This is the fourth of our Dispatches from a Distance, a series of short posts intended as a forum for those of us facing disruption in our professional lives, whether that’s working from home or something else, to stay engaged with the community. There is no specific topic or theme for submissions–rather, this is a space to share your thoughts on current projects or ideas which, on any other day, you might have discussed with your deskmate or a co-worker during lunch. These don’t have to be directly in response to the Covid-19 outbreak (although they can be). Dispatches should be between 200-500 words and can be submitted here.
Working from home has its challenges, as many of us have found lately. It is certainly a privilege now to be able to work from home and to remain employed. In some cases, however, this might be an opportunity to disrupt a cycle of toxicity in the work environment. In my case, workplace hostility has been extremely stressful and taken its toll on my mental health, which has in turn affected my physical health. I am looking forward to realigning my focus on what matters in life—myself and my loved ones.
I have not been fully present for family or friends as I would like to be, and I need to feel complete to be able to be there for them. Working from home, now, I am trying to focus on eating well and sleeping again. Last night I slept the entire night without medication. I woke up refreshed, made myself coffee, and felt good enough to start a new writing project. I have been so lost and absorbed with the toxic environment at work that I had been stuck in a loop, ruminating over and over on situations, thinking about the retaliation at my workplace and whether or not I should act on it. I was anxious about going back to work, about sobbing in the bathroom stall in a public restroom, or shedding more tears in front of my colleagues or my supervisor. I have continuously turned words over in my mind, telling myself that I was valid, that I have value to the profession, and that others will recognize my contributions even if they aren’t shared by my supervisors.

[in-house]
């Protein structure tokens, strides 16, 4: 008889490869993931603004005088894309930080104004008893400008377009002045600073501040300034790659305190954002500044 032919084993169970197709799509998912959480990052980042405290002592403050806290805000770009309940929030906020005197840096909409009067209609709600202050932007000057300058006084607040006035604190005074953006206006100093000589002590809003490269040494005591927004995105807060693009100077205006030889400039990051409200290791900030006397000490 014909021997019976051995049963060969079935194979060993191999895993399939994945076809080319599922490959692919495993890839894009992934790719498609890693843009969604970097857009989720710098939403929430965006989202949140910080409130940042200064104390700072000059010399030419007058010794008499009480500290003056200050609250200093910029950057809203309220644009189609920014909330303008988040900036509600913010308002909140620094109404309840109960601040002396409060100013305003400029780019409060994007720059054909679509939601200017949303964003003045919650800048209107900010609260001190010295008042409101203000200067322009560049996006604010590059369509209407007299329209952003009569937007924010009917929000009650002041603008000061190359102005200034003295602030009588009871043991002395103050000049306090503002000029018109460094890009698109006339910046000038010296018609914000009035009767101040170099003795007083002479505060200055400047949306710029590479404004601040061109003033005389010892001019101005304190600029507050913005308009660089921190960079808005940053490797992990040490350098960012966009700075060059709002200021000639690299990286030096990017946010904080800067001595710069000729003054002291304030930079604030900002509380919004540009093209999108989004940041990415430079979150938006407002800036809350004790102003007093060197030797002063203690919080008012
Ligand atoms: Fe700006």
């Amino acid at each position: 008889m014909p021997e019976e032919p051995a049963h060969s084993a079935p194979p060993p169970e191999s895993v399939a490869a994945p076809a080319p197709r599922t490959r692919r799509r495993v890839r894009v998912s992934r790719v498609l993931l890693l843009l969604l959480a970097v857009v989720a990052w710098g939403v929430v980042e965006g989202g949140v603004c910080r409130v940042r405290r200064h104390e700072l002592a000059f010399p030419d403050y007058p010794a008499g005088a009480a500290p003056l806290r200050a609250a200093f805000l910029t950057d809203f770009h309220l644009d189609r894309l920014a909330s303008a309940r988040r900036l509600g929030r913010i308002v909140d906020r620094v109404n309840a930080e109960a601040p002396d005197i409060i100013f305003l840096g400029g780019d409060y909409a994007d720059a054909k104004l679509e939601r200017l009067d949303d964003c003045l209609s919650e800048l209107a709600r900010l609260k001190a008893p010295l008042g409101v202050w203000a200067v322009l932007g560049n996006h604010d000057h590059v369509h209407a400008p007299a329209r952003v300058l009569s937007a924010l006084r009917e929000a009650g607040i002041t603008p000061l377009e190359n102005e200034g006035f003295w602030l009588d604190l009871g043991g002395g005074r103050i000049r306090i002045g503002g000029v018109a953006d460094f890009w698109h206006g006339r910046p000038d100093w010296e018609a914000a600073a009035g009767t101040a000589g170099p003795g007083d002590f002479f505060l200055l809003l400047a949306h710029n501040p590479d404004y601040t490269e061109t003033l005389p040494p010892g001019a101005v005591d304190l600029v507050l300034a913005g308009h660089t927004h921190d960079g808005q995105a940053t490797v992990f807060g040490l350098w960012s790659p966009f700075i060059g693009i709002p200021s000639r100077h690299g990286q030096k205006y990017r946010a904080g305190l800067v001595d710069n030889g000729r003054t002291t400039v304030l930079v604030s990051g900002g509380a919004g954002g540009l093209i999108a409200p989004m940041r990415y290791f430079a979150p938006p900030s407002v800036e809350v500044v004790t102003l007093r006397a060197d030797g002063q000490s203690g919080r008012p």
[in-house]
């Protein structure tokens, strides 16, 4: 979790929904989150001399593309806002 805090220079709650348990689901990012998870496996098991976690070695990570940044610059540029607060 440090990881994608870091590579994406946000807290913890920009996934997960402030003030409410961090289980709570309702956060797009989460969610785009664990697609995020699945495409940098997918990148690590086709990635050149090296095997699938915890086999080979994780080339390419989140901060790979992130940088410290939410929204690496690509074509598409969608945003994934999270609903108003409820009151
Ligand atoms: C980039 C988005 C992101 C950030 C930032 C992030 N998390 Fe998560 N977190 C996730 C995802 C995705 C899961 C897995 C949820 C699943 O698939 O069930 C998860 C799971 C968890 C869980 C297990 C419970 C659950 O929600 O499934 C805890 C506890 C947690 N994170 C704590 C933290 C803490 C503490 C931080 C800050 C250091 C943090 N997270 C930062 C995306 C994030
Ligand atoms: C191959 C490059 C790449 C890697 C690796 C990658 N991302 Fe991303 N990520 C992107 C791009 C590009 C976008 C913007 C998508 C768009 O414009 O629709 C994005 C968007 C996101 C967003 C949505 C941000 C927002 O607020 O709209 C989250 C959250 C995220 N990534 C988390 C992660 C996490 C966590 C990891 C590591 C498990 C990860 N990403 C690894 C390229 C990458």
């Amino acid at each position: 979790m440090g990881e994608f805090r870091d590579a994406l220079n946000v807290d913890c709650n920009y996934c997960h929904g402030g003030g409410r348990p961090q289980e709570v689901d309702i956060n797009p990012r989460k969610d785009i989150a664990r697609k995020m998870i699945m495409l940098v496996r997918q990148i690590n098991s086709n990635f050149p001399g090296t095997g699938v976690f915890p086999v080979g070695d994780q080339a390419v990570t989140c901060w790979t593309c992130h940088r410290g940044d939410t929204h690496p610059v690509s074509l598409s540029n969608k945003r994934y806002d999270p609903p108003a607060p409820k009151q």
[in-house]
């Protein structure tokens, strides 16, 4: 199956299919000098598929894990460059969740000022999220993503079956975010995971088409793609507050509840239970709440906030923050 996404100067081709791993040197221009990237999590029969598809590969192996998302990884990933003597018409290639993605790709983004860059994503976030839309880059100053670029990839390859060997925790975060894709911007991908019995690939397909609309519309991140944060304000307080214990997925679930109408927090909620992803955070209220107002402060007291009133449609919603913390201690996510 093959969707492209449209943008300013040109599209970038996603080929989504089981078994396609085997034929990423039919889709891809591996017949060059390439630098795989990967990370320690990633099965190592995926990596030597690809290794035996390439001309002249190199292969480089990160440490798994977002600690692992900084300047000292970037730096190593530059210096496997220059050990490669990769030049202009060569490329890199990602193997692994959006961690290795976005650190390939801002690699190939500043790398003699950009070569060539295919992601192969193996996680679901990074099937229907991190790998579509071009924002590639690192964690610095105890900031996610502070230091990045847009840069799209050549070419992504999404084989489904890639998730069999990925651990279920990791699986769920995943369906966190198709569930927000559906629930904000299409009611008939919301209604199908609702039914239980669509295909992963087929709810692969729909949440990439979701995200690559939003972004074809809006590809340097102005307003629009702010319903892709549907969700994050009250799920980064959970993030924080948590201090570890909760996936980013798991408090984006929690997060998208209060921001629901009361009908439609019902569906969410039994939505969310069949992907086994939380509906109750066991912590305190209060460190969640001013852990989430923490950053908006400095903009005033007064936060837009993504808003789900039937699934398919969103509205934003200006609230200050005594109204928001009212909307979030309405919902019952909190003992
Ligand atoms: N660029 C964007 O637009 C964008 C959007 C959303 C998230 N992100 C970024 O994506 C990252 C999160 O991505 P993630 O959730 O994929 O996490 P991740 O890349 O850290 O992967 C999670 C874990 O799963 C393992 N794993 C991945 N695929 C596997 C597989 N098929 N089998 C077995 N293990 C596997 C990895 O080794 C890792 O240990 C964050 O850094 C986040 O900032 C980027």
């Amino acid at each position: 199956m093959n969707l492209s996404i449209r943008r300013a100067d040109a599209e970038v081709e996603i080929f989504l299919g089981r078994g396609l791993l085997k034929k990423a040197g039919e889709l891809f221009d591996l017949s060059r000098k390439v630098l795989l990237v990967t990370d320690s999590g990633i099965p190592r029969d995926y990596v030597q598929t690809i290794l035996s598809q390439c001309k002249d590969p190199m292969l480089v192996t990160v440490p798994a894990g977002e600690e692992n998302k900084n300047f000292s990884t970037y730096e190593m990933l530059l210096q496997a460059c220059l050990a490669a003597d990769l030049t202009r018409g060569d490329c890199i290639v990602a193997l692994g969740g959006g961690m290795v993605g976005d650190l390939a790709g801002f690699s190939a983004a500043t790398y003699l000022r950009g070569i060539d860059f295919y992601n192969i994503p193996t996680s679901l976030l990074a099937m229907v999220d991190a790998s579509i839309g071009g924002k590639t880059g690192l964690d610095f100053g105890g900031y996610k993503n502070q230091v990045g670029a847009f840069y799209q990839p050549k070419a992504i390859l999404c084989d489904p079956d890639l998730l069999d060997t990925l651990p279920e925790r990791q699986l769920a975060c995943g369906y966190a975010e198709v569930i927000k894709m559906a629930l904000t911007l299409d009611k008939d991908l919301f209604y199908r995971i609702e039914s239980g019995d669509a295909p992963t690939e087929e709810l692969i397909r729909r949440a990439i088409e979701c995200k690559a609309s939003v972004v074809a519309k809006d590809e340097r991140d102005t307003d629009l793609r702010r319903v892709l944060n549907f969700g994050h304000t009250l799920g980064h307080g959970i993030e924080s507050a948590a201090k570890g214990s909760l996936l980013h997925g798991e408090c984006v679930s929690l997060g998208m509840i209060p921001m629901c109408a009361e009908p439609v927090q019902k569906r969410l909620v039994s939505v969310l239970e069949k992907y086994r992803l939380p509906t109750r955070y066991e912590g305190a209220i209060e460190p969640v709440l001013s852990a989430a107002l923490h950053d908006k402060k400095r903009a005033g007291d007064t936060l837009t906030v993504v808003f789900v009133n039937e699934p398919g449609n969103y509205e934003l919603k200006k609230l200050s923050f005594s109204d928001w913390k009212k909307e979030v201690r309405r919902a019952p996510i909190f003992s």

Sometimes, we hope that an academic community can save us. We hope that academia understands that we are all colleagues working towards a common goal. We hope that academic freedom and its ideals is a humanist approach, and those who work within its comforts will receive understanding and ethical treatment. I thought that academia would provide me with benefits that I never had, and it delivers health insurance and other benefits which can be hard to secure otherwise. It does not always guarantee respect, of course. I did not realize that academia can be horribly competitive. My experience has led me to consider finding employment outside of academia, although I am sure any economic sector can be similarly toxic. I have considered leaving the profession altogether, and I still consider it.
Right now, I am hoping to find myself again. I have become completely self-absorbed in my situation, which is unfortunate, but it is a cycle that is very hard to break unless something breaks it for you. As I said, we are certainly privileged right now to be able to work at all, especially to work from home. The epidemic has been awful for the larger community, so I hope to do what I can to make myself complete so that I can engage with the larger world again and, hopefully, to be more effective in change that will benefit the larger community as well as myself.